Creativity depends on change. It depends on our flexibility. Whether or not you enjoy the music of The Beatles, you have to acknowledge the fact that they are one of the most famous and successful bands to date. As of 2016, they still hold the record for the most number-one hits on the Billboard Hot 100 in the U.S. (http://www.billboard.com/artist/383540/beatles/chart?f=379). Rolling Stone said “No band has influenced pop culture the way the Beatles have. They were one of the best things to happen in the twentieth century, let alone the Sixties” (http://www.rollingstone.com/music/artists/the-beatles/biography). Part of why they were so popular was because they were willing to change and to explore outside of their comfort zones. They started in rock & roll but then utilized pop, a little R&B, and psychedelic sounds and rhythms into their own craft.
Do you usually write high fantasy? Do you compose classical music? Take some time to explore other genres and to create within those genres. That’s not to say you have to abandon your one true love of J.R.R. Tolkien or Mozart, but instead of copying them, observe something different. Make something from your explorations. You could even abandon your craft as well. Instead of composing, take a painting class. As I said, you don’t have to disregard what you love for long, but making that time to be uncomfortable is going to benefit you much more than doing the same thing over and over again.
“Move out of your comfort zone. You can only grow if you are willing to feel awkward and uncomfortable when you try something new.”
Create. Every. Freaking. Day.
This I think, is the most understood part of creating. Things won’t always just flow. Sometimes, you’re going to have to burrow through some stones and pebbles before you can get to the good soil. It’s not always going to be fun and it’s not always going to be rewarding. Sometimes there will be long nights, sometimes there will be crappy projects that you turn out. But each of these things helps us to get better. Don’t give up, just keep trying.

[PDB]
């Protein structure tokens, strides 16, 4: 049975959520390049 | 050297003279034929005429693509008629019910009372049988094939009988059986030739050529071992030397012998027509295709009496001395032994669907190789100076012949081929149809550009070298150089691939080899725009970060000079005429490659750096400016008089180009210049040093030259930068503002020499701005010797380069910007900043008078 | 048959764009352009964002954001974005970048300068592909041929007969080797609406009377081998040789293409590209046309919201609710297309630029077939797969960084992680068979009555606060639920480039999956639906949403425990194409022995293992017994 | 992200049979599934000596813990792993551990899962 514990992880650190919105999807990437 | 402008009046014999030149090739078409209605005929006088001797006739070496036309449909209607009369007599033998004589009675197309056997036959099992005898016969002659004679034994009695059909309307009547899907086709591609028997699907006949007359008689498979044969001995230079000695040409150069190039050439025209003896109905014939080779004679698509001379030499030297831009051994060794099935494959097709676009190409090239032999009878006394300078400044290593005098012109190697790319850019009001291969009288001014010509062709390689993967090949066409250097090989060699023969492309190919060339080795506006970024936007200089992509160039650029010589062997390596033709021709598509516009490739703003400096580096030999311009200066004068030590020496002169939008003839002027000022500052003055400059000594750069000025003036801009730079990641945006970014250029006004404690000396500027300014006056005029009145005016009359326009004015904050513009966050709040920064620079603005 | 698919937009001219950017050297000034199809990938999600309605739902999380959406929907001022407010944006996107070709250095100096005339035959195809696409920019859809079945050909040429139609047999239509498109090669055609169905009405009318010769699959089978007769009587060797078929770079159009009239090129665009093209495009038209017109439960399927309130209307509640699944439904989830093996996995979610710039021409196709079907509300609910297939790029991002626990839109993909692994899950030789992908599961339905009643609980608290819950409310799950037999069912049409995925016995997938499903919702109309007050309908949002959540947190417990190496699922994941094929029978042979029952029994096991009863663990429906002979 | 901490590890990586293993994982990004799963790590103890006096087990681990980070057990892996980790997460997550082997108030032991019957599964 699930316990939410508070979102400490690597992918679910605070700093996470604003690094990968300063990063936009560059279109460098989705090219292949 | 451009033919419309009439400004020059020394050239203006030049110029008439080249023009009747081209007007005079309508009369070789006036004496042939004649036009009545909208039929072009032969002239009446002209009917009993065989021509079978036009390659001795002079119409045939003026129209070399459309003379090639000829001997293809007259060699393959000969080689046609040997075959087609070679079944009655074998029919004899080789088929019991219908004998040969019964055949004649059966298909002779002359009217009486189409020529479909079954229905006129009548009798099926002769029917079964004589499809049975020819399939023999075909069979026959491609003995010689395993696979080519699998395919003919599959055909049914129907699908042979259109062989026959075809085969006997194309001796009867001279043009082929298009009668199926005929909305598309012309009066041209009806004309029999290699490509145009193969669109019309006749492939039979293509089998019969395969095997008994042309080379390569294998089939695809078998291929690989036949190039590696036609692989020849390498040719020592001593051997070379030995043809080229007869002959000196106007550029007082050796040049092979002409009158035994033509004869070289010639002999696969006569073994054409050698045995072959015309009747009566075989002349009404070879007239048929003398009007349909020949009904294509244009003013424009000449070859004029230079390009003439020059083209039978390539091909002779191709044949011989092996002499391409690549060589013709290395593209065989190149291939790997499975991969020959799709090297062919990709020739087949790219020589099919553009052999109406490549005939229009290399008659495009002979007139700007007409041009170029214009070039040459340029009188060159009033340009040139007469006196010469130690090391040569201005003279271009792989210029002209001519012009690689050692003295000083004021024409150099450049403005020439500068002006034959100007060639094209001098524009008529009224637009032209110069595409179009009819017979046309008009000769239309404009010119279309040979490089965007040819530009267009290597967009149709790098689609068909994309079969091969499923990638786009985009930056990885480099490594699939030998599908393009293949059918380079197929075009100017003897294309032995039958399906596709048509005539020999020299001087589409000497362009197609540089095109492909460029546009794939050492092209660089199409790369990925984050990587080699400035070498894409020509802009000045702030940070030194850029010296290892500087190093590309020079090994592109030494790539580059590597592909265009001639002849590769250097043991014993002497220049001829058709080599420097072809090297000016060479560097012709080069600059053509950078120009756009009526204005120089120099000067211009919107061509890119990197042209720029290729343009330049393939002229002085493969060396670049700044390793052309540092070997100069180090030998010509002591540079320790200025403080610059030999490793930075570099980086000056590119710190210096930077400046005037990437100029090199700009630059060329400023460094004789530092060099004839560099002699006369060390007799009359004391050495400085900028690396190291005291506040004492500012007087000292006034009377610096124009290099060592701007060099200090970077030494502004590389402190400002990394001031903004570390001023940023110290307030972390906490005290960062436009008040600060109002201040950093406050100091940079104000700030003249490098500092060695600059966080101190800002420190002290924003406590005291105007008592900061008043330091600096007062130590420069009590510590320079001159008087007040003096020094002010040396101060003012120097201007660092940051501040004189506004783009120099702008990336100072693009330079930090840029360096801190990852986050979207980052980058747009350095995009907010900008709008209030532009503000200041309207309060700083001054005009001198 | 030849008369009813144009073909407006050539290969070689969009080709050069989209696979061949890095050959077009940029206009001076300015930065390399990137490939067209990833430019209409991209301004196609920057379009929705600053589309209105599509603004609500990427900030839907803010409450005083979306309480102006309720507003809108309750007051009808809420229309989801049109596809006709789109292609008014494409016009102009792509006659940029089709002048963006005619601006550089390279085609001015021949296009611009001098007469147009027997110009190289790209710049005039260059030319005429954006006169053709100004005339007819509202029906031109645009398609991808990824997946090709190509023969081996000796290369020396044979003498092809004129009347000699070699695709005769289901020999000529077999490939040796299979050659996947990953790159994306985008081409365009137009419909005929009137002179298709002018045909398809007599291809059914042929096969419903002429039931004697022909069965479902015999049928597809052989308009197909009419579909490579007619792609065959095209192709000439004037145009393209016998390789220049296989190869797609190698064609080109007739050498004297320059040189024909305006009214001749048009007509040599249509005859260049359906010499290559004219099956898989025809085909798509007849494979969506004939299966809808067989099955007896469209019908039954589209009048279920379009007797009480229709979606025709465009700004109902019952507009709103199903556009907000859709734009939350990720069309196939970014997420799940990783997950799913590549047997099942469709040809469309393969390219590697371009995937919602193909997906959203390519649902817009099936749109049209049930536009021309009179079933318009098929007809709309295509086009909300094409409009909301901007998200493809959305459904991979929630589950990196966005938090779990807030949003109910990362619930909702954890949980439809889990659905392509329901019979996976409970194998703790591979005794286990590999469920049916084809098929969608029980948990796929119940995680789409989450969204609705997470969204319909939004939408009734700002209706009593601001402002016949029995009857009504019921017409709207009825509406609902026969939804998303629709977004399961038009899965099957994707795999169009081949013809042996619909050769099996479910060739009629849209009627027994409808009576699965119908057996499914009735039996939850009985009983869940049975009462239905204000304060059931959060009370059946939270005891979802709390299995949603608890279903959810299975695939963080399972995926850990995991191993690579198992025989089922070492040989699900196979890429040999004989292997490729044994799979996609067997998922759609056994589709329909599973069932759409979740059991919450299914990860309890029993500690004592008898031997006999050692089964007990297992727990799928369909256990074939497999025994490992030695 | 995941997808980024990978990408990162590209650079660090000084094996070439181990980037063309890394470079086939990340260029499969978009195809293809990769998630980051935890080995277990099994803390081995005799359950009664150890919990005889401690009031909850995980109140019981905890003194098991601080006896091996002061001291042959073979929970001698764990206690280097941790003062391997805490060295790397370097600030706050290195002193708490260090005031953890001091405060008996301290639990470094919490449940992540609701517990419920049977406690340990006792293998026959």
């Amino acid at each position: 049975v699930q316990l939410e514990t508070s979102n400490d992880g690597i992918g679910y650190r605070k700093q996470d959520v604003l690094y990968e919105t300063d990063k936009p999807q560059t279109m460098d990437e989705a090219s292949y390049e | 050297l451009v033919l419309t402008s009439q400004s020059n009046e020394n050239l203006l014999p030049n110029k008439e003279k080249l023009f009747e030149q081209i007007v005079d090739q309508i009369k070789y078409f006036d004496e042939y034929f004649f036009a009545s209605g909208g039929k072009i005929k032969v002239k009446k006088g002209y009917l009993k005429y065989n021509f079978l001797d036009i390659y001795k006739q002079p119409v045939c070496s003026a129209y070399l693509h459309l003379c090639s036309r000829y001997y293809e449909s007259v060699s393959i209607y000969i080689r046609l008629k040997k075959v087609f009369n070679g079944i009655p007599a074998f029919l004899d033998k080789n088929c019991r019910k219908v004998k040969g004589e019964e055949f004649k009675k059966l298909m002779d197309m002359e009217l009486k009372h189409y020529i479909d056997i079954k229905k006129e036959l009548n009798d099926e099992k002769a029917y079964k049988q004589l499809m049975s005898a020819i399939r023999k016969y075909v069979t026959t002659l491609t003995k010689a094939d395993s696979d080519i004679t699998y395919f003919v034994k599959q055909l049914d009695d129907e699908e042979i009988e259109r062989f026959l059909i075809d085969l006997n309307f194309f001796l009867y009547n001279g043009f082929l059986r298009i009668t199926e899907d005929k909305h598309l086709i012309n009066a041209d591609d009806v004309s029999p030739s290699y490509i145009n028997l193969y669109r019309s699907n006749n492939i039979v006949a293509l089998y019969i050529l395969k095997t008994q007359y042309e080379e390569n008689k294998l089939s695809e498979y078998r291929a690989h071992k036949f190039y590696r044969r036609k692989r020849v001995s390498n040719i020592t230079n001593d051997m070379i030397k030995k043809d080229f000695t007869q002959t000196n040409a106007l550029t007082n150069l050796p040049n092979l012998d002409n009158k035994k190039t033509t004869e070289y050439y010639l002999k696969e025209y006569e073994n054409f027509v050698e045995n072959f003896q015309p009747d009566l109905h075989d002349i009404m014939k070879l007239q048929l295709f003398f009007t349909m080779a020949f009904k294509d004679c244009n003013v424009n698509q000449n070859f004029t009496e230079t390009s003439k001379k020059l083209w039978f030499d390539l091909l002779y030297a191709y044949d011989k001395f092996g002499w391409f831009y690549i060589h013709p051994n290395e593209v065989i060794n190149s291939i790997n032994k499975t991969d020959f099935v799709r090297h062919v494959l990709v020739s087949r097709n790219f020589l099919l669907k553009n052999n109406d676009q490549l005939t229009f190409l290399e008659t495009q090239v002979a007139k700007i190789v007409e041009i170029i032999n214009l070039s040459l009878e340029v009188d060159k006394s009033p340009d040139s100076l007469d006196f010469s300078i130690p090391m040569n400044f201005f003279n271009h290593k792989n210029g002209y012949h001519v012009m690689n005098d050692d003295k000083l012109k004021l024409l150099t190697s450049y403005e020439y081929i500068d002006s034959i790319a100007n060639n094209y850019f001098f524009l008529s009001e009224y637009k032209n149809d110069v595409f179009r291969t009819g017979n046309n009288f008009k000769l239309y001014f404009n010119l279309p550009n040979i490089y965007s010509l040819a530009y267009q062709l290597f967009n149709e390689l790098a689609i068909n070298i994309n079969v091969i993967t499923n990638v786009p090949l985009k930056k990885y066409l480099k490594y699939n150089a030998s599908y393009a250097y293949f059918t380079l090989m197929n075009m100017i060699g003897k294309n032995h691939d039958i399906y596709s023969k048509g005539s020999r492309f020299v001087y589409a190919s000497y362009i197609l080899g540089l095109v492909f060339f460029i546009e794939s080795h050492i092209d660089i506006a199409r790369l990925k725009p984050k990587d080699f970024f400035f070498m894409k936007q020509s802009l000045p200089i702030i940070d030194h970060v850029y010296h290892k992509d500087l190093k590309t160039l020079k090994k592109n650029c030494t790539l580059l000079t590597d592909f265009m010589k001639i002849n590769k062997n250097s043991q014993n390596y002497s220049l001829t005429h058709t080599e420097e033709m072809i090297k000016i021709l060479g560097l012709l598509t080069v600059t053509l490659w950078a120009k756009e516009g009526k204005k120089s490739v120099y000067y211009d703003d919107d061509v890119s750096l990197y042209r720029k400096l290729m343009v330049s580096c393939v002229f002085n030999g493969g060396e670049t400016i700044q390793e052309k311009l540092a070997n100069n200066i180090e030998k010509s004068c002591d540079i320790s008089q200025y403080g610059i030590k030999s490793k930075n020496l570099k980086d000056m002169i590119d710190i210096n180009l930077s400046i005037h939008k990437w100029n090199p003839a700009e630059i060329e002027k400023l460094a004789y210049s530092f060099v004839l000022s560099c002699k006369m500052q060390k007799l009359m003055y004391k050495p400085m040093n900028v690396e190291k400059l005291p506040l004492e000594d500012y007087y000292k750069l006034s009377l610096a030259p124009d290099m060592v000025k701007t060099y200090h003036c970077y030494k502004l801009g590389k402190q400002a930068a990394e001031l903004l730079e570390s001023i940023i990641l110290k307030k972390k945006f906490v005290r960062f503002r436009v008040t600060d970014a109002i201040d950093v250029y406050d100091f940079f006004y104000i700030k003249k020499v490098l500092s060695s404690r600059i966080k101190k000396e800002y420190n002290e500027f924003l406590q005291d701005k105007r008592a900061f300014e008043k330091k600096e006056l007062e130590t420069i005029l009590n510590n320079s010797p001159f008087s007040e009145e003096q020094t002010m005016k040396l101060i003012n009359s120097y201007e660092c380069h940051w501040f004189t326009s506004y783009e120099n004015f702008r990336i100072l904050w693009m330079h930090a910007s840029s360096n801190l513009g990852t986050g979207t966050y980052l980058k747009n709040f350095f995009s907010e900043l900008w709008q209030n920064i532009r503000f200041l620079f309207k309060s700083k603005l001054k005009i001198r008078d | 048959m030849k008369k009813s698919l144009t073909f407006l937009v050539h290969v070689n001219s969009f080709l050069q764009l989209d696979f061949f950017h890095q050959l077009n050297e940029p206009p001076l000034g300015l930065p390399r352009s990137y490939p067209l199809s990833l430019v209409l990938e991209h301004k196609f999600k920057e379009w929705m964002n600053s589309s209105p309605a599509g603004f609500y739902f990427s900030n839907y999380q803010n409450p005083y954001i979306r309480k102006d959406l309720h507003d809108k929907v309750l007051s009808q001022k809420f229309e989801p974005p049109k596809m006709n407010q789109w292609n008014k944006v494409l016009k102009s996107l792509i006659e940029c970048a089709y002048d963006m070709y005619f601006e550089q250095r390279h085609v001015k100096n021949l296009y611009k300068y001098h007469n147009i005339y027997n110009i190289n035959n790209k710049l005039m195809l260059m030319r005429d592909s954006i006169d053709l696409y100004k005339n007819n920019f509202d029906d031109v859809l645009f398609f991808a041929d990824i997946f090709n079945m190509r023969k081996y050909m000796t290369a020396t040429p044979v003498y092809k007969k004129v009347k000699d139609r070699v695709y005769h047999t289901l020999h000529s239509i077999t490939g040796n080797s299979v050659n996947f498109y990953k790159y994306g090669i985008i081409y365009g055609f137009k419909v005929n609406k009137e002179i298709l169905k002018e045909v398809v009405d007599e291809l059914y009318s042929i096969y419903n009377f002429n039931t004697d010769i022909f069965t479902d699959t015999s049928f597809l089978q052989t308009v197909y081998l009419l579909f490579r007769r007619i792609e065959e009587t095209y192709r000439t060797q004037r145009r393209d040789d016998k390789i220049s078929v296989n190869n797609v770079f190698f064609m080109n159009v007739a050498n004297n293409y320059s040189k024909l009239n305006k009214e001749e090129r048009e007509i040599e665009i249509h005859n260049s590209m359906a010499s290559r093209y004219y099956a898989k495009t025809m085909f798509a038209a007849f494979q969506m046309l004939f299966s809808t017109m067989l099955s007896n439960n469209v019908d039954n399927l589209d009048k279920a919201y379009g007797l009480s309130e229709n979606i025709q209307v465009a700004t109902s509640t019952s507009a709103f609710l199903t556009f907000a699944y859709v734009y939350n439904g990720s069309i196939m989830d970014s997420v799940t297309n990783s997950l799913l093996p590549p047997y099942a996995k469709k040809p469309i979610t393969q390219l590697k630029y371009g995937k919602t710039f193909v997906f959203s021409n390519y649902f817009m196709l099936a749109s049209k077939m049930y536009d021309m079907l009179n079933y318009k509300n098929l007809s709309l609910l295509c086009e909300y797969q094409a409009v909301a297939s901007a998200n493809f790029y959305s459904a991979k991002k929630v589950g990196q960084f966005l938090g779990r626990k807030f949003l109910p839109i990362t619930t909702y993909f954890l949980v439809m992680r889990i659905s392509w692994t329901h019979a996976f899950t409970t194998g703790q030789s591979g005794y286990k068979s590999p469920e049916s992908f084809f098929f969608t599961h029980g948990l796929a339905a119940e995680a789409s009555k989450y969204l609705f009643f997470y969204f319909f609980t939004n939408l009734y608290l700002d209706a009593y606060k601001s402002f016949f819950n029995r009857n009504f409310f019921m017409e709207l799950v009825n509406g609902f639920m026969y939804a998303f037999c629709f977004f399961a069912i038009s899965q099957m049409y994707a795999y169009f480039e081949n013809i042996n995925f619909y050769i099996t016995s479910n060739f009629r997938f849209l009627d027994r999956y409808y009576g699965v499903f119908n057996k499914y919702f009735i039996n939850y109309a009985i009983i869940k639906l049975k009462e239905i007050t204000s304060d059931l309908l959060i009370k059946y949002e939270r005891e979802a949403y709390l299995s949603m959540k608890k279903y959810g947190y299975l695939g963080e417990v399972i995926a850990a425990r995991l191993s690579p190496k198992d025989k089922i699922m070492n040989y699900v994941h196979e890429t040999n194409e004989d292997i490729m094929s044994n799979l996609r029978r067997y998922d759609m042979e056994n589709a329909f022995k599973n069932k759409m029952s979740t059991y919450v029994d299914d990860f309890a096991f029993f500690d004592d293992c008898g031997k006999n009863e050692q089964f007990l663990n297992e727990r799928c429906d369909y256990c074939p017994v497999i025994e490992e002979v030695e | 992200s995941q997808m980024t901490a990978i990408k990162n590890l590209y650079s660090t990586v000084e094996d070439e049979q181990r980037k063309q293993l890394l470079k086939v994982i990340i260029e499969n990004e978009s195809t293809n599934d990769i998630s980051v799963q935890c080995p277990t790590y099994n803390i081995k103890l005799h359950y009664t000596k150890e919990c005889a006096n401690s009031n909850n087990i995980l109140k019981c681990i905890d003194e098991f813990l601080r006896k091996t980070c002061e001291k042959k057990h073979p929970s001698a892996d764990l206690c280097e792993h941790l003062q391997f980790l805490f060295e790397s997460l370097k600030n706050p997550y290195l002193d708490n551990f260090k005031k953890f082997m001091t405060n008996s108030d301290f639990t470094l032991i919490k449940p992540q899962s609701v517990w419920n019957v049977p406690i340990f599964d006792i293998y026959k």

However, even though I may sound like I’m going against myself, creativity doesn’t always have to be hard and terrible. I’ve gone through several bouts of writer’s block and I know from experience that just trying to muscle through it isn’t always the best thing. If I try to push too hard, I’ll find myself resenting my writing and resenting myself. Sometimes I try to wring out words as though I was wringing out a rag. There is only so much you can wring out of a rag before it’s dry or before it tears.
Instead, of straining myself, I go at things from a different angle. I might not write things from the main story, but perhaps I’ll focus on a side character’s profile, or just write 200 words describing a scene. Taking the pressure off and allowing things to settle and simmer for a while is what is going to help you continue to create in the long run as opposed to burning out.
Maybe even stepping away from your project altogether might be a good idea, but while “creating” something else. Perhaps take some photographs while you walk outside, experiment with that recipe you found on Pinterest, or listen to some music and do a little doodle. Whatever you do, keep those juices flowing.
Well, those are my 3 Ideas for Creativity. Now I’m off to try to re-outline my novel . . . again. Wish me luck!
(Originally published on TheMiniMeditatingDragon.blogspot.com 10/19/16)